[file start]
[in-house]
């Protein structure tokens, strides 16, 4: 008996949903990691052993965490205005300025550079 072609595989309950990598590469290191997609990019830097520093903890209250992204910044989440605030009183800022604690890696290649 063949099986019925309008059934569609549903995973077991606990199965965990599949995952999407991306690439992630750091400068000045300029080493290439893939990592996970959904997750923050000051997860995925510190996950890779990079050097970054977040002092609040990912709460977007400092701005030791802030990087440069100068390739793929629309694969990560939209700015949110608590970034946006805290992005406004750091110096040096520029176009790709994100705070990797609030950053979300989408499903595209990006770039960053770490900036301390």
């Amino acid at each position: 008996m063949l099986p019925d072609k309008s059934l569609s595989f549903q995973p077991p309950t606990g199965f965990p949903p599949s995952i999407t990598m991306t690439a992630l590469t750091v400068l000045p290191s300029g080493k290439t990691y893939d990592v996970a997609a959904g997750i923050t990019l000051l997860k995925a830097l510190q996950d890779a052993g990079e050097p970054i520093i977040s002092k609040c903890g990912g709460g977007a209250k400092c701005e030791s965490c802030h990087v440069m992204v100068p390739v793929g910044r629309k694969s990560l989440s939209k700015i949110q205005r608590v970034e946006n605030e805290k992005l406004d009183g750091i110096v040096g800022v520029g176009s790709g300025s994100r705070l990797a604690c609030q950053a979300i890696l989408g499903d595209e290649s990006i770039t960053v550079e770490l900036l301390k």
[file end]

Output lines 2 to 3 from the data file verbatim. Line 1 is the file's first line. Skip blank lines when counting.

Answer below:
């Protein structure tokens, strides 16, 4: 008996949903990691052993965490205005300025550079 072609595989309950990598590469290191997609990019830097520093903890209250992204910044989440605030009183800022604690890696290649 063949099986019925309008059934569609549903995973077991606990199965965990599949995952999407991306690439992630750091400068000045300029080493290439893939990592996970959904997750923050000051997860995925510190996950890779990079050097970054977040002092609040990912709460977007400092701005030791802030990087440069100068390739793929629309694969990560939209700015949110608590970034946006805290992005406004750091110096040096520029176009790709994100705070990797609030950053979300989408499903595209990006770039960053770490900036301390």
């Amino acid at each position: 008996m063949l099986p019925d072609k309008s059934l569609s595989f549903q995973p077991p309950t606990g199965f965990p949903p599949s995952i999407t990598m991306t690439a992630l590469t750091v400068l000045p290191s300029g080493k290439t990691y893939d990592v996970a997609a959904g997750i923050t990019l000051l997860k995925a830097l510190q996950d890779a052993g990079e050097p970054i520093i977040s002092k609040c903890g990912g709460g977007a209250k400092c701005e030791s965490c802030h990087v440069m992204v100068p390739v793929g910044r629309k694969s990560l989440s939209k700015i949110q205005r608590v970034e946006n605030e805290k992005l406004d009183g750091i110096v040096g800022v520029g176009s790709g300025s994100r705070l990797a604690c609030q950053a979300i890696l989408g499903d595209e290649s990006i770039t960053v550079e770490l900036l301390k």